What the President is looking at very simply is, one, what is in the national interest, what are in the national interest of the United States; and two, as required by law, what will expedite the transition to democracy in Cuba. That's what he must examine, and he has to make a determination of what is both in our interests as a nation and then what will bring about the kind of political change that the Congress and the President want to see in Cuba.
Q Is it possible that he might make that announcement of his decision in the interview tonight?
MR. MCCURRY: I don't not believe so, because I do not believe he will have an opportunity to review that with others here prior to the interview that he is doing at 8:00 p.m.
Q Mike, are you alerting the allies before the President makes -- if he does not give a waiver would you, would the administration notify some of these allies? And how have they communicated to him that they're concerned?
MR. MCCURRY: Well, as you know, there have been extensive discussions with our allies, both directly with the President -- this subject was raised at the G-7 meeting. It has been a feature in our diplomacy bilaterally with a number of our closest allies in the industrialized nations. We have heard from them even recently. Many of them have been outspoken publicly in just the last 24, 48 hours. And they are all anxious to hear what the President's decision will be. I can -- I imagine at some point prior to our announcement tomorrow we will do some notifications, but it won't be prior to tomorrow.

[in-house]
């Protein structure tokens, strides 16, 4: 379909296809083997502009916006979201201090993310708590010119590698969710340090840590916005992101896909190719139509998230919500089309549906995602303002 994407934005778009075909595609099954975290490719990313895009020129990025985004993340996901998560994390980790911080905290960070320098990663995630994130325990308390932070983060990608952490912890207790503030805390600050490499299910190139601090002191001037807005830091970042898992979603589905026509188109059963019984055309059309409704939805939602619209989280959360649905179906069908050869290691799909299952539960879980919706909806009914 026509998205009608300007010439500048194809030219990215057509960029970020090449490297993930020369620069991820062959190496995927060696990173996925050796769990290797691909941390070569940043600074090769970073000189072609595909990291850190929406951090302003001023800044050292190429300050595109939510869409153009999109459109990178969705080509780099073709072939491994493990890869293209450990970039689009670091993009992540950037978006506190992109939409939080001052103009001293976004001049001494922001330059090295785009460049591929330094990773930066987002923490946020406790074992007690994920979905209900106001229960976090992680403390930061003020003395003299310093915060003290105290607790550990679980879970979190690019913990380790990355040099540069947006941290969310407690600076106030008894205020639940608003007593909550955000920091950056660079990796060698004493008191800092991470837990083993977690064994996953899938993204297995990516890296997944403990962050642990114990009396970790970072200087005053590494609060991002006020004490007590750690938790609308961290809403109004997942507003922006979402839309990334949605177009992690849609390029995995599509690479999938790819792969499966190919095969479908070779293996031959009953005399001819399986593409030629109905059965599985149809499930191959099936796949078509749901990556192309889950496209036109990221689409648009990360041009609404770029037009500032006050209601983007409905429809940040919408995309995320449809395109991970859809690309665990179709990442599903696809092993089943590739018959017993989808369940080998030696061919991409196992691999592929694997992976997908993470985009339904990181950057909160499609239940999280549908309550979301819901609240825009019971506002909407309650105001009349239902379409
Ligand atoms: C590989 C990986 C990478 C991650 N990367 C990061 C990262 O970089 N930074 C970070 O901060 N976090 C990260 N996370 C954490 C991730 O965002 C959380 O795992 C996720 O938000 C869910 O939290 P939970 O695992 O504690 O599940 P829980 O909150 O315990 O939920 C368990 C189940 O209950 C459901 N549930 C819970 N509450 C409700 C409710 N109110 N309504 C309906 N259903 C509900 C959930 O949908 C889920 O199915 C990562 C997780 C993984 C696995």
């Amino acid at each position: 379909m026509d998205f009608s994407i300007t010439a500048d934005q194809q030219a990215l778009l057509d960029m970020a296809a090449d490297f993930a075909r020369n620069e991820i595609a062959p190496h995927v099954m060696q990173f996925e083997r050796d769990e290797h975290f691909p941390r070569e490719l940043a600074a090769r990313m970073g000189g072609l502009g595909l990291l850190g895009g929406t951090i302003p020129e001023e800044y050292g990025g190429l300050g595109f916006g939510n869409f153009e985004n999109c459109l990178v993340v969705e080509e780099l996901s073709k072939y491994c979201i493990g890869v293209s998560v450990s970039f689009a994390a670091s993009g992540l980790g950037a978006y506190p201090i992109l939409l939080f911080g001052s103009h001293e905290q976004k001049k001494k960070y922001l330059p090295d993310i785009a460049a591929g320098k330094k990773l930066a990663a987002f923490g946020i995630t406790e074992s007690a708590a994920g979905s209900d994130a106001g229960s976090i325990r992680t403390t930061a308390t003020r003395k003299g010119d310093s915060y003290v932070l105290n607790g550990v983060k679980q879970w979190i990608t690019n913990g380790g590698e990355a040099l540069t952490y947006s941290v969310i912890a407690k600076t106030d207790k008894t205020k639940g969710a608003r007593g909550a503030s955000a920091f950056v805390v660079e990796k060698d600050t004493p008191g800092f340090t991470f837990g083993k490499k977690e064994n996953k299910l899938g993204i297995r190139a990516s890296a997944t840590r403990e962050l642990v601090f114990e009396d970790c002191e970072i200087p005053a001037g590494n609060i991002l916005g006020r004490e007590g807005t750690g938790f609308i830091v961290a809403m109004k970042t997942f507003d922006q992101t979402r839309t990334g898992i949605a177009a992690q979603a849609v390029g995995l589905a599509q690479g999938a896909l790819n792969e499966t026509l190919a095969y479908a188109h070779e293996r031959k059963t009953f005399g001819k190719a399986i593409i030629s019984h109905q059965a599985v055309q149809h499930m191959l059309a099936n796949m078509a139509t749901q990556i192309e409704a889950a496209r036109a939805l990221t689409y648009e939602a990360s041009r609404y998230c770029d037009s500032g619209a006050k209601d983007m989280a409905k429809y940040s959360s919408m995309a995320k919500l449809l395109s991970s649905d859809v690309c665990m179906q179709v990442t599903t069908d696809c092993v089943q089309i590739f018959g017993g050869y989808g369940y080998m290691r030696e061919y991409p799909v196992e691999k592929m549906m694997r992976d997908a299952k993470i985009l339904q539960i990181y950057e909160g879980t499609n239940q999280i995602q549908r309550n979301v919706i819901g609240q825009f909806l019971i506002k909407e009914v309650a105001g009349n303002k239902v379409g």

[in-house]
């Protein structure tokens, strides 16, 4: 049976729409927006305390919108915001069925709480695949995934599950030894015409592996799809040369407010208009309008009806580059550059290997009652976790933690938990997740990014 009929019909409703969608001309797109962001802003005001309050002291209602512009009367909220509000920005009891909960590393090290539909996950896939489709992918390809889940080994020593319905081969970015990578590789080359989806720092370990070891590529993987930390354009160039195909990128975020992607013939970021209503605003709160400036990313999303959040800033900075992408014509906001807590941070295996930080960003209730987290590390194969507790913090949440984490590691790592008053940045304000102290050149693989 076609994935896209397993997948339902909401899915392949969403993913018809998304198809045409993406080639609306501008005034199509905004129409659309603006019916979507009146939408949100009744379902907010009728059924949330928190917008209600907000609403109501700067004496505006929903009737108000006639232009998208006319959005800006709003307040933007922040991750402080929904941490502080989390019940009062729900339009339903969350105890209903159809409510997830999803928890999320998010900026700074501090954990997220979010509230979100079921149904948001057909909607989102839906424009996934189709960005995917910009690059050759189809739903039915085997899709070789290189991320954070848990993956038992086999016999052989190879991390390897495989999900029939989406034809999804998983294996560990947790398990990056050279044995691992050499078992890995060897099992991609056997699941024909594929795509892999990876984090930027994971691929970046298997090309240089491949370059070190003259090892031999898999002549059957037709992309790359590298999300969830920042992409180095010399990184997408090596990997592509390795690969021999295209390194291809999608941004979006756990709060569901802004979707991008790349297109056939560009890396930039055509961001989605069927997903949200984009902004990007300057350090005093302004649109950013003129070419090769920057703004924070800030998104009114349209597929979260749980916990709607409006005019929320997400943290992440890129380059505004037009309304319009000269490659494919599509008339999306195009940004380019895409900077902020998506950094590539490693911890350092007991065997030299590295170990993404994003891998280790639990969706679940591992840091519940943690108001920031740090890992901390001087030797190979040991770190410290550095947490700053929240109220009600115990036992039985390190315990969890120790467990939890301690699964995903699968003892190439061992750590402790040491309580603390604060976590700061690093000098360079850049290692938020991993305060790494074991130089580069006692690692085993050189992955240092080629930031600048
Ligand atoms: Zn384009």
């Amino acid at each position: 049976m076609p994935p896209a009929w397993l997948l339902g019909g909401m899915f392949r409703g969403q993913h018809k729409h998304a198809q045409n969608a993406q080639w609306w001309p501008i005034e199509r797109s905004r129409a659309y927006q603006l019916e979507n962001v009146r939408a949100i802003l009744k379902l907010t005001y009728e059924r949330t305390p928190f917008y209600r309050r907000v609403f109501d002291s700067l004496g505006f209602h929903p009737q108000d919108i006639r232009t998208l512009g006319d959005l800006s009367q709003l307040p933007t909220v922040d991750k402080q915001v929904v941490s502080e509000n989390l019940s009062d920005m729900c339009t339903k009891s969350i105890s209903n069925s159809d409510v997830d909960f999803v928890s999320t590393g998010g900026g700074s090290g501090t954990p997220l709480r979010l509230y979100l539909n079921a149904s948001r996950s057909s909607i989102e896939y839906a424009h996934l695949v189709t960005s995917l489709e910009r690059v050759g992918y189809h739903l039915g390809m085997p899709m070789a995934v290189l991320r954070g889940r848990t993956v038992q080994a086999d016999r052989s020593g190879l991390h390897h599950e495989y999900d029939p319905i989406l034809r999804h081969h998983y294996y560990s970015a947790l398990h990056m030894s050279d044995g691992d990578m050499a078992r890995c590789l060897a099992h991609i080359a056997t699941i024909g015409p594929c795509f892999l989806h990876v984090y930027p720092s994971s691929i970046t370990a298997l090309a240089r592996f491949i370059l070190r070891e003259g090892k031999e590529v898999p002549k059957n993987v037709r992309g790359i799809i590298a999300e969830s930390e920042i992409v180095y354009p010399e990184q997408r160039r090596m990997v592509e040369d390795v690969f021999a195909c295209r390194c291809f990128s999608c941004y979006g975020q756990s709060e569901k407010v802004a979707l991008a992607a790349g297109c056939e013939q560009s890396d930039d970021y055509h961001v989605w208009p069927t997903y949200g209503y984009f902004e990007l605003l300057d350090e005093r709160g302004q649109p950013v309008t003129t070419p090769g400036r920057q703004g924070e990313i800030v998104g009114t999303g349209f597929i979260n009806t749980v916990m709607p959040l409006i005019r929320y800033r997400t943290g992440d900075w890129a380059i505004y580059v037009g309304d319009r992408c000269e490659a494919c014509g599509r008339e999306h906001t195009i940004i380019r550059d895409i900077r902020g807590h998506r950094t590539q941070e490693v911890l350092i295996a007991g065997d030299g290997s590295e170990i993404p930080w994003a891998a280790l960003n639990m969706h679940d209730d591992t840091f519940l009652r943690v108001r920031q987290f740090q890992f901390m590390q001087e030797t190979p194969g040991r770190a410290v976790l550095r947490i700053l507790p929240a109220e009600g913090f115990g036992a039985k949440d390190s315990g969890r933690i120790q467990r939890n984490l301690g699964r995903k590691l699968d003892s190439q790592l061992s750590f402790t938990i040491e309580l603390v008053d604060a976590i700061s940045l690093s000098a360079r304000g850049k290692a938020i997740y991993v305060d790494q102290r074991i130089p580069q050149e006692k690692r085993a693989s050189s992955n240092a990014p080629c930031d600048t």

Q Mike, before the G-7 you and other administration officials said that what you were -- you were going to send this message to the allies that they needed to do something to show that they were trying to isolate Castro and you were looking for signs that they were doing that. Have you seen any?